Studio 54 boasts a legacy of irreverence. The opera house turned television studio turned disco club became one of the sexiest venues in New York City during the '70s, kenneling the coolest cats in the country. Bianca Jagger straddled a horse for a display of exhibitionism during her birthday bash. Musicians like Donna Summer and Stevie Wonder strummed on as night owls danced the hours away. Andy Warhol explained the exclusivity of the locale, claiming that "every time I go to Studio 54, I'm afraid I won't get in."
Now, the place is tamer; no one tends to make out in the corner or snort coke in the bathroom (or at least so I assume). Instead, the theater plays host to some of Broadway's most acclaimed hits, like last season's Cabaret. Of course, Cabaret has an underground, "seedy" tone, so the material doesn't always diverge too far from the site's ambiance during its heyday. Certainly, Studio 54's latest play, An Act of God, is anything but quiet and respectful.
Based on former Daily Show head writer David Javerbaum's 2011 book that was heralded as "like the Bible, if the Bible were narrated by Mel Brooks on crack-laced manna," An Act of God features Jim Parsons as the Creator himself with a little help from two "Genesistants," the archangels Michael and Gabriel. The production explores religion's influence on some of society's most poignant tragedies, like alleged divinely inspired homicides and prejudices against communities that don't conform to the heteronormative mold. As the action unfolds, Parsons reveals a new set of 10 commandments that reflects a 21st-century outlook, emphasizing LGBTQ rights, the United States' shortcomings, the absurdity of prayer, and the origins of a post-God state.
The play is funny, for sure. Studio 54 resounds with cackles as Parsons carries his role with the acting chops that have earned him four Emmy Awards and a Golden Globe. The script may be a little withheld, but for Broadway, it's not so sterilized as Gigi or cold and isolated as last year's Betrayal. With A Gentleman's Guide to Love and Murder and Something Rotten! now gracing stages on the Great White Way, wit seems to be making a comeback even in the live equivalent of big budget Blockbusters, and An Act of God is no exception. Jokes land, even if they feel forced, and Javerbaum's history with Jon Stewart sets the precedent for the show's humor.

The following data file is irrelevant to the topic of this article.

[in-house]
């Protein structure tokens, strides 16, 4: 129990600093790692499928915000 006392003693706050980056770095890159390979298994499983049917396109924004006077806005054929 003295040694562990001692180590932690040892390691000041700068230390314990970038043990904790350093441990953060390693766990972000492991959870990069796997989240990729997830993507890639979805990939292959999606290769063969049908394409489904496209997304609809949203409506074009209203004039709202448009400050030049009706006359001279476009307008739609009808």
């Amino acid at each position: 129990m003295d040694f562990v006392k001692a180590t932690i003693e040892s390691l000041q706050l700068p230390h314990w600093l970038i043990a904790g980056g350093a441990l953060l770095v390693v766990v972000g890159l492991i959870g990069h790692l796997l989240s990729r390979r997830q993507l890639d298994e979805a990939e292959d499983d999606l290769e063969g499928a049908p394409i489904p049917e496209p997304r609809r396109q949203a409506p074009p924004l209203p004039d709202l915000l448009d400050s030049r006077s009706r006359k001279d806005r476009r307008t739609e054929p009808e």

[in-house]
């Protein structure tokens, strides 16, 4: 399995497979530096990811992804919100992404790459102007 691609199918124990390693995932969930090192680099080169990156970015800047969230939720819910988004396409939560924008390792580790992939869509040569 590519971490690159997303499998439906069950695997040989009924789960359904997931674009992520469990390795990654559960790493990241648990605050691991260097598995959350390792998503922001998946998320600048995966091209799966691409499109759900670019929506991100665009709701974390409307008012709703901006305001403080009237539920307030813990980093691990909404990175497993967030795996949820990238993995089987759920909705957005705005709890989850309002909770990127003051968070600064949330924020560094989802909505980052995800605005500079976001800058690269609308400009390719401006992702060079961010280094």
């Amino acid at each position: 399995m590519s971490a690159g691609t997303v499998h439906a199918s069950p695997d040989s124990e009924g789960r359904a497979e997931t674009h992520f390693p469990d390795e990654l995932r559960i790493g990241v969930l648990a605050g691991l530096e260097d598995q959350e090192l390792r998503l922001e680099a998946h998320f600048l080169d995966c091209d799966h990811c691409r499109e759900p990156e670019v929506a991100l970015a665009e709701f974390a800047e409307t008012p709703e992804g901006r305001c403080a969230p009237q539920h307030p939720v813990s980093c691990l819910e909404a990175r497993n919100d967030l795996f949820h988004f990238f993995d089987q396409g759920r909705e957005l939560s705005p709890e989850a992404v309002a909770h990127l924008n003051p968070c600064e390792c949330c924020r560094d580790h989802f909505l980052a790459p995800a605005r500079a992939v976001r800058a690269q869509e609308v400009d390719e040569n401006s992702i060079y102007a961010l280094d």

However, while the majority of the play feels like a stand-up routine by one of comedy's leading writers, when Javerbaum aims for depth, he falls flat. As Michael (Christopher Fitzgerald) asks why we suffer and die, Parsons' flippant attitude and answers might solicit negative reactions from sections of the audience, especially when he makes fun of 9/11 and the Holocaust. There are lines that not even satire can cross, when wounds are too fresh to dress.
This is the shortcoming of An Act of God: for the most part, it proves a relaxing, fun evening investigating the implications of religion on sociopolitical issues, but it can't quite overcome the trap of banter to reach a more essential destination. It also abruptly ventures into very real and hard discourse without much capacity to engage with it. Yes, Parsons is extraordinary. Yes, he will make you laugh. And yes, if you want to guffaw, I recommend the show. I enjoyed it.
But if you're searching for significance, look elsewhere. You won't leave Studio 54 feeling uplifted, or informed, or fascinated, or perplexed. You'll have had an amusing evening, like when Bianca rode her horse, or Donna and Stevie played, or Andy got through the bouncer for the umpteenth time. Maybe that was enough in the '70s; I don't know because I wasn't there. But as a member of this generation, I'm not sure an amusing evening is all I want. It's nice, but nice isn't as en vogue these days. We long for something more, and we won't find it in An Act of God.
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